I don’t tend to feel guilt very often or to let others’ opinions of me guide my thoughts or actions. (I think that’s a result of the way I approach decisionmaking about parenting and in general, but that’s a whole different post.) But even if I did, I think I’ve devised a pretty decent strategy for putting parenting decisions into perspective. When I was pregnant with my first son, I made a parenting mission statement for myself. I figured out what were my main goals as a parent, and then some smaller goals, too. When I started to get stressed out about what I should do, I referred back to my mission statement. If it didn’t have anything to do with one of those goals, I just took the path of least resistance or more fun. It’s been remarkably freeing.

So, Question #2: How do you keep yourself from sweating every small decision you have to make as a parent? Is it getting easier as your child(ren) grows older?

I’m hoping we can start to find some way out of the mental and emotional mazes we keep ourselves running around in. So please share your experience, whether you’ve gotten to where you want to be or not. As usual, you can post anonymously if you want to by putting "www.google.com" or "www.fake.com" into the "URL" box and only I’ll be able to see whatever real or fake email address you put in the "Email Address" box.

Q&A: mom eating nothing but junk food

A reader I’ll nickname "Sunshine," who wrote me a few months ago about easing her encroaching PPD, writes:

I have another question for you but it’s more
general, sort of to see what your opinion is since the opinions I’ve found on
the internet (Mothering.com, babycenter.com, kellymom.com and elsewhere) vary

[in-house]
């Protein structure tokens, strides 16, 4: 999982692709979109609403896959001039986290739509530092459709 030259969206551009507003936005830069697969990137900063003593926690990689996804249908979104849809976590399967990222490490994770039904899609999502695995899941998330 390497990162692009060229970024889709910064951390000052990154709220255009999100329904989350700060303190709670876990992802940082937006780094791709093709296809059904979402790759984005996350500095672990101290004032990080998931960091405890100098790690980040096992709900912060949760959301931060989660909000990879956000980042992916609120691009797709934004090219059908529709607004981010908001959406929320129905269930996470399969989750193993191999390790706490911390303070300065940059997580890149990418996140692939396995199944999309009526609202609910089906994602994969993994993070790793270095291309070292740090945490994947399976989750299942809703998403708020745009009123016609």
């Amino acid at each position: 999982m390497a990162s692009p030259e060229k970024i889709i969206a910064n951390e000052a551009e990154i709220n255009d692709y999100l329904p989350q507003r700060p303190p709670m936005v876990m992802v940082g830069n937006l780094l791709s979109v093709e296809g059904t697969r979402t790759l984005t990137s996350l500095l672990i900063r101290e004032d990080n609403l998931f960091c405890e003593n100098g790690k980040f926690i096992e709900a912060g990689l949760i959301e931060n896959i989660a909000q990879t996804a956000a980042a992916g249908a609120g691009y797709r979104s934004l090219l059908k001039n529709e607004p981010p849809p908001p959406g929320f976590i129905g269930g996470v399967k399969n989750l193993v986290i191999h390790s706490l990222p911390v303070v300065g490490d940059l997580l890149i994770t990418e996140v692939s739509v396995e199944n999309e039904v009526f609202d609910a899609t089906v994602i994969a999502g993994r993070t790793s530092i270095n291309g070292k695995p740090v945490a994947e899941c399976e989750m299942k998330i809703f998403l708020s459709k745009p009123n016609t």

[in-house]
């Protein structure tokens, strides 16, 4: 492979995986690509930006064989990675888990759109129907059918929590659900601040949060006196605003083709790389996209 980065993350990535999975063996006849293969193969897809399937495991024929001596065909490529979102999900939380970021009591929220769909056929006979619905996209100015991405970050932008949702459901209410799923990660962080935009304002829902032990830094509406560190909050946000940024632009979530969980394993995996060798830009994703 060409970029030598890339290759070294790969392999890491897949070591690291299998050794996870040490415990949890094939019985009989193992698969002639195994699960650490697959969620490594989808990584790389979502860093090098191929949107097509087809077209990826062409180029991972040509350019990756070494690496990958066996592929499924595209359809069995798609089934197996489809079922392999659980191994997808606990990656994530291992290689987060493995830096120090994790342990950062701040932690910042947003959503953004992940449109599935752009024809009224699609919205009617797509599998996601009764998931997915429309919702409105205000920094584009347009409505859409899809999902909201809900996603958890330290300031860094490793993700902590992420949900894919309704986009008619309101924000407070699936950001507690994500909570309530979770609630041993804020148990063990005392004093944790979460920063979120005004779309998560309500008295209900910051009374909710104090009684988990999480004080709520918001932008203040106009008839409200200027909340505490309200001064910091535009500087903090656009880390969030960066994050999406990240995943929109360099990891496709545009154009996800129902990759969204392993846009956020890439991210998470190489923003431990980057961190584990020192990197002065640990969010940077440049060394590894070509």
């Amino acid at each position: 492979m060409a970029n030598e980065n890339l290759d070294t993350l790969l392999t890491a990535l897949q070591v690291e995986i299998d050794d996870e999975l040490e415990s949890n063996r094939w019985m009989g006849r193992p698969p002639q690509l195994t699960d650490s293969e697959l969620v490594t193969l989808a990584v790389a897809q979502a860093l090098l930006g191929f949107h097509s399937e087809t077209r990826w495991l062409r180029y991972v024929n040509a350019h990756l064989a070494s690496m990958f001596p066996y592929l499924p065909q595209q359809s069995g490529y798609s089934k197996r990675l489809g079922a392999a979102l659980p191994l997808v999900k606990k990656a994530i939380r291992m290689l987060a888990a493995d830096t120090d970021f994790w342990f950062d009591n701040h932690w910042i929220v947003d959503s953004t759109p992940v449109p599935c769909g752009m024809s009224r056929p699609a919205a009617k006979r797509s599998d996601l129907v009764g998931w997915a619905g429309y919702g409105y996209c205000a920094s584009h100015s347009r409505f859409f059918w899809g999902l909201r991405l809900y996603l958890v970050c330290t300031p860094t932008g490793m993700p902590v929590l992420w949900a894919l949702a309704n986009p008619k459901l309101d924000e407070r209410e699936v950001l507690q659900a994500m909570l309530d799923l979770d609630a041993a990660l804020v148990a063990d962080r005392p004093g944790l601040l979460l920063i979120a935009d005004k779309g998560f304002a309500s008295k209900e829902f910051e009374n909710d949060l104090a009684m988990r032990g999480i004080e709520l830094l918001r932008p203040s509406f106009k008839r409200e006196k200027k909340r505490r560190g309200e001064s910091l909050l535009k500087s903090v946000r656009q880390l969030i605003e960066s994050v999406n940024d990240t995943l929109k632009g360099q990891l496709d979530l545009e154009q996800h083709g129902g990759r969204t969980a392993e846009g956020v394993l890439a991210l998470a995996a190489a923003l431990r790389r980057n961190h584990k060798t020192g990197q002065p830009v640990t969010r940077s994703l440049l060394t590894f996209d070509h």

widely.  I searched your archives and couldn’t find a similar question, but
I apologize if I missed it.

The question is, do you believe it’s detrimental to
eat junk food while BF?  I started out eating a great diet and really tried
to hold the line on trans fats since I know they pass into the milk, but for the
past few months (depression?) I have been eating increased amounts of processed
and fast foods.  I mean, I eat fast food pretty much every day
now.  I still take supplements – a multivite with iron, probiotics, and
Omega-3’s (right now: cod liver oil) but I basically eat like crap.  Almost
no fresh fruits and veggies and I never cook at home; the best I can do is
Annie’s Organics meals.  🙁  I feel so guilty about it but can’t seem
to pull myself out of the cycle.  On Mothering.com I have basically been
made to feel that I am poisoning my baby and that she would be better off with
formula.   Anyway, I have a
feeling I’m being defensive at MDC about the issue because I suspect they are
right.  However Kellymom disagrees.  I so want to believe Kellymom,
but…

I feel like a bad mother in so many ways right now…but this has been weighing on me…

So, I just wanted to get your opinion.  Also,
I think I am finally going to see someone about the depression.  I have
been avoiding it because I hate dealing with mental health professionals. 
Hate it, hate it.  And I’m not sure (from prior experience) that there is
much they can offer me.  But I have to do something; I’m becoming more and
more apathetic and my daughter deserves better.

In the past when I suffered depression it was
all-consuming.  I find that this is not the case with what I am
experiencing now.  My daughter brings me much joy, and I am not living
under a black cloud.  But still, I do not feel right – I have little energy
and am very critical and crotchety and feel hopeless and overwhelmed almost
every day, and like I’m not a good-enough mother.  So that is depression,
right?"

Honestly, I think it’s malnutrition, with a sweet lacy overlay of depression.